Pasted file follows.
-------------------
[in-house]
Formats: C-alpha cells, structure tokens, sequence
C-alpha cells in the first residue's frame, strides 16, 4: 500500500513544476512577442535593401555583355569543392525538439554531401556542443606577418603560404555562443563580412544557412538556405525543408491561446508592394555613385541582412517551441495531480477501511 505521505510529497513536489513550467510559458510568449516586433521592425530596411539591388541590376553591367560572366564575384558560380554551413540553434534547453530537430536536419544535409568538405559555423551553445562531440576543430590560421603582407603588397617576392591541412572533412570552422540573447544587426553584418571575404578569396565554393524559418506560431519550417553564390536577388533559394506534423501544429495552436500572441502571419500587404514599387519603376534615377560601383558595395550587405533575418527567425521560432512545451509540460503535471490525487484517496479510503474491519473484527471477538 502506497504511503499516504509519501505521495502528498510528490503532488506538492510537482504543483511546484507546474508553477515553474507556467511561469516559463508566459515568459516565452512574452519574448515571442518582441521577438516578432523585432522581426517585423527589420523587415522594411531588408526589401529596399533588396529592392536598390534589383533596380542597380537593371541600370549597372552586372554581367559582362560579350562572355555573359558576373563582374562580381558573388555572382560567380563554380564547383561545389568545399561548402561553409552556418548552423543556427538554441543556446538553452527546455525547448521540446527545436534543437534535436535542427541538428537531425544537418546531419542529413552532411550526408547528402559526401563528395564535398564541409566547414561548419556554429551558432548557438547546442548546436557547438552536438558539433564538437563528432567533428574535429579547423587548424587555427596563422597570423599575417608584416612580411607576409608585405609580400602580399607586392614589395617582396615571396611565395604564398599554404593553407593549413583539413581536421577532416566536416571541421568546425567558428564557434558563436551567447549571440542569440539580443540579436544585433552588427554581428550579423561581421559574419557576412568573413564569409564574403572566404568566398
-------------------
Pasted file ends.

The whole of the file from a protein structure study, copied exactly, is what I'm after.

[in-house]
Formats: C-alpha cells, structure tokens, sequence
C-alpha cells in the first residue's frame, strides 16, 4: 500500500513544476512577442535593401555583355569543392525538439554531401556542443606577418603560404555562443563580412544557412538556405525543408491561446508592394555613385541582412517551441495531480477501511 505521505510529497513536489513550467510559458510568449516586433521592425530596411539591388541590376553591367560572366564575384558560380554551413540553434534547453530537430536536419544535409568538405559555423551553445562531440576543430590560421603582407603588397617576392591541412572533412570552422540573447544587426553584418571575404578569396565554393524559418506560431519550417553564390536577388533559394506534423501544429495552436500572441502571419500587404514599387519603376534615377560601383558595395550587405533575418527567425521560432512545451509540460503535471490525487484517496479510503474491519473484527471477538 502506497504511503499516504509519501505521495502528498510528490503532488506538492510537482504543483511546484507546474508553477515553474507556467511561469516559463508566459515568459516565452512574452519574448515571442518582441521577438516578432523585432522581426517585423527589420523587415522594411531588408526589401529596399533588396529592392536598390534589383533596380542597380537593371541600370549597372552586372554581367559582362560579350562572355555573359558576373563582374562580381558573388555572382560567380563554380564547383561545389568545399561548402561553409552556418548552423543556427538554441543556446538553452527546455525547448521540446527545436534543437534535436535542427541538428537531425544537418546531419542529413552532411550526408547528402559526401563528395564535398564541409566547414561548419556554429551558432548557438547546442548546436557547438552536438558539433564538437563528432567533428574535429579547423587548424587555427596563422597570423599575417608584416612580411607576409608585405609580400602580399607586392614589395617582396615571396611565395604564398599554404593553407593549413583539413581536421577532416566536416571541421568546425567558428564557434558563436551567447549571440542569440539580443540579436544585433552588427554581428550579423561581421559574419557576412568573413564569409564574403572566404568566398